So what happened in the last three years? Students’ reading comprehension fell from 488 to 472; their knowledge of sciences from 494 to 477. Only their math score of 477 remained the same, which is less impressive if we consider that in 2009 it was 494. Hungarian students’ test scores are considerably under the OECD averages.

Natural sciences–blue; reading comprehension–yellow; math–orange

The government is consoling itself with the results of another test, Trends in International Mathematics and Science Study (TIMSS), according to which Hungarian fourth and eighth graders performed way above average. This is all very nice, but what can students do with knowledge that they have no idea how to apply?

The teaching methods in Hungary, I’m convinced, have changed very little in the last 150 years. I assume by now children don’t have to sit with their hands behind their backs for 45 minutes, which is certainly an improvement. But rote learning is ingrained in the system, especially among older teachers, whose percentage is steadily growing. Undersecretary Palkovics, just like his predecessor Hoffmann in 2013, claims that the second wave of reforms he introduced haven’t yet had a chance to exhibit their beneficial effects. He added that this was the first time the test had to be performed digitally, which may have negatively influenced the outcomes. Well, that is an indictment of the present state of Hungarian education. I wouldn’t mention it if I were in his place.

Válasz, a conservative weekly and internet site, desperately tried to give a balanced picture when it comes to responsibility for the poor scholastic performance of Hungarian youngsters. It rightly pointed out that the state of public education is a reflection of the condition of the society as a whole. Yes, but to what extent is the Orbán government responsible for the sick Hungarian society everybody is talking about nowadays? Válasz is correct in noting that public education is a very complicated affair which cannot be turned around overnight. It called attention to some of the core problems of Hungarian education: segregation, great differences in school quality, and the poor educational background of parents of a great number of students. It is also true that given the low prestige of the teaching profession, on balance the quality of teachers is poor.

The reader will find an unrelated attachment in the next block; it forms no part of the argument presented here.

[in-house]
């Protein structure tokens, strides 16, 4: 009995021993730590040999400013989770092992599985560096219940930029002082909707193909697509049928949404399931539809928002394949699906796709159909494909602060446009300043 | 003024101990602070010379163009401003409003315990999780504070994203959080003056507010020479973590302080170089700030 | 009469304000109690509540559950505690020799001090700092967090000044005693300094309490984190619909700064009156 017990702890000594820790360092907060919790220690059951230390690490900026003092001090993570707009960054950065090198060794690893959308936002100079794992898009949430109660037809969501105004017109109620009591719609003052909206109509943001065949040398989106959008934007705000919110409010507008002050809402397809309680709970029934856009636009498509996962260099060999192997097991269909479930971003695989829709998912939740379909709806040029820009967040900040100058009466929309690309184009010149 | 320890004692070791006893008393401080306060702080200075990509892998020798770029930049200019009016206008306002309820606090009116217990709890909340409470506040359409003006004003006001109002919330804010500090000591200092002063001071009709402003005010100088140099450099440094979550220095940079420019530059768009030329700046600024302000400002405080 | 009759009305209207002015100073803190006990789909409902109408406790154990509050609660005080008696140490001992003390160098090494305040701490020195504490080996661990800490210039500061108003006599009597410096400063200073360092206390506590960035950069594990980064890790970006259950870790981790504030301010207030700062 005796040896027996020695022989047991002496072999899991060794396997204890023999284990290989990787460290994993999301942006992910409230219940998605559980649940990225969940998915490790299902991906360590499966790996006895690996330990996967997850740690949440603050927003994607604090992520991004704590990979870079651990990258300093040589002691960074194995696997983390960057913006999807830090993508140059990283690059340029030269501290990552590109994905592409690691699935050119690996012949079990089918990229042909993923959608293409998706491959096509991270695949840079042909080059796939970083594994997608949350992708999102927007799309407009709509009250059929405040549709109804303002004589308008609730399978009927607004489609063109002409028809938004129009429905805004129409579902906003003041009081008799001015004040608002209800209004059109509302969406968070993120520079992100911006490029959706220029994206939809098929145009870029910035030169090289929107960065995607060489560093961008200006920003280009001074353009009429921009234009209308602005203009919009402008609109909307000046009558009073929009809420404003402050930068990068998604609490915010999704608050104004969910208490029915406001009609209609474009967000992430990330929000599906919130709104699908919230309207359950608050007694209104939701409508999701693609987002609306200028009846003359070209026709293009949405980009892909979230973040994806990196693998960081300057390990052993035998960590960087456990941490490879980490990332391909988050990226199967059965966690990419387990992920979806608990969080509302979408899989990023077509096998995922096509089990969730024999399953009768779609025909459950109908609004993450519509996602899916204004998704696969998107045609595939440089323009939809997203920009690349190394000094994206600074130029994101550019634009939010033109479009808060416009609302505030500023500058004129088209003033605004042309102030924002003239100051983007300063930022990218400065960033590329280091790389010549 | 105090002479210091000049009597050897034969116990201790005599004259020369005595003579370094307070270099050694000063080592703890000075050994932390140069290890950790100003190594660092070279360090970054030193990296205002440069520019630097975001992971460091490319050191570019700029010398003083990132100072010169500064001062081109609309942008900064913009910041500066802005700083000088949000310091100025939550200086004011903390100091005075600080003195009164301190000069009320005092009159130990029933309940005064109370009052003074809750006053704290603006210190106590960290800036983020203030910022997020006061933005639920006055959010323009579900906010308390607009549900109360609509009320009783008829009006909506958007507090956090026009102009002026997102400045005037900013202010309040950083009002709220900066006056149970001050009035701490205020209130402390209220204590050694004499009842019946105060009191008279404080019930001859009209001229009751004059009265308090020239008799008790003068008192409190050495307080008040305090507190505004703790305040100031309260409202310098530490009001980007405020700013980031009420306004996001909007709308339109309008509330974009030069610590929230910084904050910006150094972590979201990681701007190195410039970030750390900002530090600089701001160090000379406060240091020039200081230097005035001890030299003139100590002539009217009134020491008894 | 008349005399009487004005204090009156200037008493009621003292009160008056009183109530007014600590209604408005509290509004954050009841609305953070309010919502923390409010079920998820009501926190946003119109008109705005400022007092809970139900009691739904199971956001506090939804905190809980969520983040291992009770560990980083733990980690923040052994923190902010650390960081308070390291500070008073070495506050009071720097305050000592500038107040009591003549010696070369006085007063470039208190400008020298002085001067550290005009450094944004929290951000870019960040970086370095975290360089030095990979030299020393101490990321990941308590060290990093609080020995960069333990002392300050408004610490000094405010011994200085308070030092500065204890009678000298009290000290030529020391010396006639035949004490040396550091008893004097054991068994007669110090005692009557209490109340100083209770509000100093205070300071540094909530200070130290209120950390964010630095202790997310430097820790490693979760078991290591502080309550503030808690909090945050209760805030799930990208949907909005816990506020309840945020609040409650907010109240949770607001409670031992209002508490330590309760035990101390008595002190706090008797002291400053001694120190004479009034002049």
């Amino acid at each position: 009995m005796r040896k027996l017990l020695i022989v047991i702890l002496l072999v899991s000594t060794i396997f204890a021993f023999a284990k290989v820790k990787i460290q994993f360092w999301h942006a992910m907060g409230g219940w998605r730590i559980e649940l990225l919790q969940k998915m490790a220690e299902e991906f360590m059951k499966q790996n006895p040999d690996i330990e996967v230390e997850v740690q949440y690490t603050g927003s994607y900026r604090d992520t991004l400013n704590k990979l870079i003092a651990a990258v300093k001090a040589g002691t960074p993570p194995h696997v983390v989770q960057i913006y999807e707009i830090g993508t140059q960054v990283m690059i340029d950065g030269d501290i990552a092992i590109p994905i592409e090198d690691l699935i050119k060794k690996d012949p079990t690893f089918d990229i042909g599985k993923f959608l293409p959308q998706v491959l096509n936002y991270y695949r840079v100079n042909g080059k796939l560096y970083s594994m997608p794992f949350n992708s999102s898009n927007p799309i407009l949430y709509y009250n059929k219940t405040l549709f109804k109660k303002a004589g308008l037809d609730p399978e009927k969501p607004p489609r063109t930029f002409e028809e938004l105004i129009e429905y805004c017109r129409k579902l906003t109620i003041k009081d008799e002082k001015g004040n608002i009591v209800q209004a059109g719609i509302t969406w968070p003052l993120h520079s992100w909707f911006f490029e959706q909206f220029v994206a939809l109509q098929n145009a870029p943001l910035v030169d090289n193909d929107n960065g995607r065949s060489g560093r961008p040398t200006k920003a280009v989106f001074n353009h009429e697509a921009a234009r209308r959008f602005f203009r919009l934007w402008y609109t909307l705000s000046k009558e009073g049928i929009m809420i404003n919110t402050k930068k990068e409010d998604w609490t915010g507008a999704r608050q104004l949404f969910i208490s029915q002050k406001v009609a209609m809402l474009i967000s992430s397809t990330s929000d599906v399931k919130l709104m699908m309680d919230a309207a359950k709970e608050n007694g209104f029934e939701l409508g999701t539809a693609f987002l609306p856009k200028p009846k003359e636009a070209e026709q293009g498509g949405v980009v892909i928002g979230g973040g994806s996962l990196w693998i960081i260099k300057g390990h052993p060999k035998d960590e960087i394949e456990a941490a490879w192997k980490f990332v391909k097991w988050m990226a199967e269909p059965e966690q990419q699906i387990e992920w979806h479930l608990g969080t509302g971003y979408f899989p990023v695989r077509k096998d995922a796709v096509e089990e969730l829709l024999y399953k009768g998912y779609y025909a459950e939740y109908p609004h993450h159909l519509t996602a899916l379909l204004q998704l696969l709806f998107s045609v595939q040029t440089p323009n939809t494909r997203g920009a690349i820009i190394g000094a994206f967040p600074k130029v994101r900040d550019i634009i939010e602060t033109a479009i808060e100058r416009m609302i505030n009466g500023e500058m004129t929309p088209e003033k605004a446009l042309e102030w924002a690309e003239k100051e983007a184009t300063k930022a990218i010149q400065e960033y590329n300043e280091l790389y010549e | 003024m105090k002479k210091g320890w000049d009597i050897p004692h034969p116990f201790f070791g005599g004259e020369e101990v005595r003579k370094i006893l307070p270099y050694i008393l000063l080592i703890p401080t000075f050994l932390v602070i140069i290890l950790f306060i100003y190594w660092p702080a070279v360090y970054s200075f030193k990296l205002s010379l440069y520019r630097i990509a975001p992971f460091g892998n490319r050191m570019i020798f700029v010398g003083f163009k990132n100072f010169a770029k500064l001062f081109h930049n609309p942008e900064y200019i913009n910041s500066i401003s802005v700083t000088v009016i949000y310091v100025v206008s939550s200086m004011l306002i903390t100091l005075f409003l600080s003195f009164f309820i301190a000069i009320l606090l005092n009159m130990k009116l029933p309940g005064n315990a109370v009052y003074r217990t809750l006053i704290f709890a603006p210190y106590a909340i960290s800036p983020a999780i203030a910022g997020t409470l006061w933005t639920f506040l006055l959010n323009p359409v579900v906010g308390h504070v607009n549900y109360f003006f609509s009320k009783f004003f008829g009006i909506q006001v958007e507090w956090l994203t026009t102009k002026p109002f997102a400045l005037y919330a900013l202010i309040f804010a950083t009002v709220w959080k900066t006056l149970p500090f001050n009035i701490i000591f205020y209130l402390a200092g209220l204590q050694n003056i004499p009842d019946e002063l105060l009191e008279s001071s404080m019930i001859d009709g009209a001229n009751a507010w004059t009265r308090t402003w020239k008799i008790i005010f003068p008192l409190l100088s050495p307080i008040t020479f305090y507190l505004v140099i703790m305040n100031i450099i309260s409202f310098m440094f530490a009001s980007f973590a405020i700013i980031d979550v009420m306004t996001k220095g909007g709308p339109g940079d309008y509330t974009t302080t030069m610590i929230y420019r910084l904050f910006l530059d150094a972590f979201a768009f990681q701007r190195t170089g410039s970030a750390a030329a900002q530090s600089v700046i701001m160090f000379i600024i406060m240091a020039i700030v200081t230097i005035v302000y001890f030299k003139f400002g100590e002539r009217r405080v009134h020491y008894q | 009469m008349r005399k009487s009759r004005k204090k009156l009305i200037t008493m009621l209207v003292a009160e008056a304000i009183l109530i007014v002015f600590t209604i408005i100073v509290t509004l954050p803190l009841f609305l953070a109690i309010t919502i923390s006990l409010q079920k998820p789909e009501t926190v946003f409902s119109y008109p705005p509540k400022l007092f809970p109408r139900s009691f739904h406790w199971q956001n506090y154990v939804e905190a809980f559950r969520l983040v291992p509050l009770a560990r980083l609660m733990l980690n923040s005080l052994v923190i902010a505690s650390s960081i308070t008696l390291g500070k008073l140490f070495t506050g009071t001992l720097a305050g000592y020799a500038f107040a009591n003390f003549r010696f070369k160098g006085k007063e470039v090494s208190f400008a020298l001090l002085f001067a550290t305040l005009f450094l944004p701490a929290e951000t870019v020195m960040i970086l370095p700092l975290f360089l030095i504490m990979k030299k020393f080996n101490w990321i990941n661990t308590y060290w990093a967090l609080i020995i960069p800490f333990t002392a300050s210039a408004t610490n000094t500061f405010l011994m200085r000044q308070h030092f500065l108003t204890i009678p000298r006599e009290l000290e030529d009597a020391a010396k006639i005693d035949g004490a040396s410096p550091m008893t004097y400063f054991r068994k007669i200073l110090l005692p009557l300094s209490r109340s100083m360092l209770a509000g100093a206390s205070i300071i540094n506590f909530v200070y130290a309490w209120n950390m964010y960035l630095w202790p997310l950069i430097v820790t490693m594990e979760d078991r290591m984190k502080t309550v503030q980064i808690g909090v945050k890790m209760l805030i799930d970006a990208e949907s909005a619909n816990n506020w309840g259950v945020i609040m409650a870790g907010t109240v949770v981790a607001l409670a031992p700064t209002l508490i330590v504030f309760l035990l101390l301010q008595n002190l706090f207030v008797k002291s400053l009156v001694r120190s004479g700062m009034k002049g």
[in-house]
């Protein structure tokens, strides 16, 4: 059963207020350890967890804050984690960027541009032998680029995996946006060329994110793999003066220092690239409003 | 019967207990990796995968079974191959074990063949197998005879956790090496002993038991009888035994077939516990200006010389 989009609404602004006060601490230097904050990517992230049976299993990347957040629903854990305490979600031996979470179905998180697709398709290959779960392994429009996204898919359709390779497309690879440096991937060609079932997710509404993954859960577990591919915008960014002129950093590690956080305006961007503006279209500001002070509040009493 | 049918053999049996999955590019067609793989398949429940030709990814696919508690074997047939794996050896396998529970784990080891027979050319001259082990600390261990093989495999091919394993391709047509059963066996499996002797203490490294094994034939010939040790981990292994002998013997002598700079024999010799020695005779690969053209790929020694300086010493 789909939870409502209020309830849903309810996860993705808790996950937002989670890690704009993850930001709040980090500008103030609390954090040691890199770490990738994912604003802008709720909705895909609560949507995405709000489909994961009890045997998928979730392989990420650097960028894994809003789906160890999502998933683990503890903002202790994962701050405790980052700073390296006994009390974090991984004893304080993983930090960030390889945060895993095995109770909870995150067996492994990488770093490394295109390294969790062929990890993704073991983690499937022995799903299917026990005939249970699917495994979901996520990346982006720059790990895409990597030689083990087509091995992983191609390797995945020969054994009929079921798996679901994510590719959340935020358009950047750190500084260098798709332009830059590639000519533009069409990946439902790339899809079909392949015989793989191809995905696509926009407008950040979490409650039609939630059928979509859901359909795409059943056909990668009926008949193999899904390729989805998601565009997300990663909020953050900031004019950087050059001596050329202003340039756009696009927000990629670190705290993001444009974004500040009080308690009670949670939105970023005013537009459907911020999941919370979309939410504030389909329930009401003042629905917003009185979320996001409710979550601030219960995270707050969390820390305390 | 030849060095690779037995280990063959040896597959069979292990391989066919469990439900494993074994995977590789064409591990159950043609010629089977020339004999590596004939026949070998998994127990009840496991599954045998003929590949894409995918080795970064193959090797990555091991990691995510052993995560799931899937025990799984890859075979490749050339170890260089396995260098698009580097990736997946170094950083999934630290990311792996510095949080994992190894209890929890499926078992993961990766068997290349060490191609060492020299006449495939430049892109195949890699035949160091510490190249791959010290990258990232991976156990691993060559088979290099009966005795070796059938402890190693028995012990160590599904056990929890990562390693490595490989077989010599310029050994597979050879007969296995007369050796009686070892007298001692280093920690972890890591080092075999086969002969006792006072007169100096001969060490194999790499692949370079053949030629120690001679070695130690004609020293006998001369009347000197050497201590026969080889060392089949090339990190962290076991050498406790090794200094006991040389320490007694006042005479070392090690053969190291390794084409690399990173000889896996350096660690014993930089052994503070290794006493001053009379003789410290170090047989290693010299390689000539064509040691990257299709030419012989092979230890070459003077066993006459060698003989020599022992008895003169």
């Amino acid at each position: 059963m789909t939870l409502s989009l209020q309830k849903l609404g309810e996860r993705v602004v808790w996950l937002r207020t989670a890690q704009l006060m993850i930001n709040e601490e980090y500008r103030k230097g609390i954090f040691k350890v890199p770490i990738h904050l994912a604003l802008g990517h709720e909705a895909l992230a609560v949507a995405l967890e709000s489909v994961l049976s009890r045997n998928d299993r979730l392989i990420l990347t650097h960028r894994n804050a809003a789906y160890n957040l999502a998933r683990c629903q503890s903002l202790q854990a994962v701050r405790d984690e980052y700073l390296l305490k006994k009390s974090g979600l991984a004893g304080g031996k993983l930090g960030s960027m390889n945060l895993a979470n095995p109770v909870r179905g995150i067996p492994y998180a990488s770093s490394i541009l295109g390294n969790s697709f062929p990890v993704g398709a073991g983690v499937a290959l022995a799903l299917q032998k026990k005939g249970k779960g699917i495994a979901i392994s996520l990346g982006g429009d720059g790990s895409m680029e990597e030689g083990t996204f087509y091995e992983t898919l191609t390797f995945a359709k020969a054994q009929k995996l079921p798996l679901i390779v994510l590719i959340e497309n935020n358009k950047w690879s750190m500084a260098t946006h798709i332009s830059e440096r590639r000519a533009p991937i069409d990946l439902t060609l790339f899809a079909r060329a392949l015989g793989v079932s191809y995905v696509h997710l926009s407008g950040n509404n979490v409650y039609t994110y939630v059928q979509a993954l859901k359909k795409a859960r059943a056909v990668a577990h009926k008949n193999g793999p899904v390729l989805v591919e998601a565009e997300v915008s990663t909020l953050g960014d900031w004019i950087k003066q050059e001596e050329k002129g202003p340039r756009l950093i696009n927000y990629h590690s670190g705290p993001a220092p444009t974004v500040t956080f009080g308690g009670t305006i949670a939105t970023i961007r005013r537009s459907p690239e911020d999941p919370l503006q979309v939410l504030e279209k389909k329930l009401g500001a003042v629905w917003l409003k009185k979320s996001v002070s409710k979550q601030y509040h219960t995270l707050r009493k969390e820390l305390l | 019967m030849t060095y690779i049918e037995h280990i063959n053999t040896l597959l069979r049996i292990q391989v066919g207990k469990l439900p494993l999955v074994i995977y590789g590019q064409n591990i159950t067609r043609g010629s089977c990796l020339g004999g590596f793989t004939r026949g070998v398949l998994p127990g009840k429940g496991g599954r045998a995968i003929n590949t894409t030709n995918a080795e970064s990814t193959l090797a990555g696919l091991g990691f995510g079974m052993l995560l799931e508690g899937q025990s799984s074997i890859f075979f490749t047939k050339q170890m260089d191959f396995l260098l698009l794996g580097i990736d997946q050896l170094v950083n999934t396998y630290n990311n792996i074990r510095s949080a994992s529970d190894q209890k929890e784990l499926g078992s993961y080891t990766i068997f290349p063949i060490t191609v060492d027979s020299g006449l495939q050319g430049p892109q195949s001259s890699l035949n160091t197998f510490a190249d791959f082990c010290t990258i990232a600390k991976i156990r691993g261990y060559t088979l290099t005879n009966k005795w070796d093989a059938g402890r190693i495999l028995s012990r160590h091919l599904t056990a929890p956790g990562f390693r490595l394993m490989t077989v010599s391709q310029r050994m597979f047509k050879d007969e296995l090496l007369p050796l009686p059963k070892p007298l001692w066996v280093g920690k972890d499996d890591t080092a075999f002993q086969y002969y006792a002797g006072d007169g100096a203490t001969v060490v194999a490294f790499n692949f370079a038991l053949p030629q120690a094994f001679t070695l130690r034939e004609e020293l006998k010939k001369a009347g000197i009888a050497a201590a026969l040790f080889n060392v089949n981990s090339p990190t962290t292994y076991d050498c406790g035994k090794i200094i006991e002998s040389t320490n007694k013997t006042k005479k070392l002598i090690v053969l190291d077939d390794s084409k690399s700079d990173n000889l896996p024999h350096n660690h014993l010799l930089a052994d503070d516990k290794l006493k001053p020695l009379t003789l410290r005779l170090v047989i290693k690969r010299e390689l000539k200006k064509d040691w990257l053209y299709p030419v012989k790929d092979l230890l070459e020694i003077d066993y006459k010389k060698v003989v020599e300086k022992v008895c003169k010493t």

The problem is that the Orbán government has been in power for over five years and by now, if their policy was sound, there should be some sign of improvement. But I’m afraid the trajectory of the “reforms” is fundamentally wrong, leading to undereducated adults who will not be able to fill the kinds of high-tech jobs our modern age requires. Moreover, the growing number of parochial schools, especially outside of Budapest, only intensifies segregation. Unfortunately, this aligns with government policy. Zoltán Balog is convinced that Roma kids are better off in segregated schools because they allegedly receive more attention there.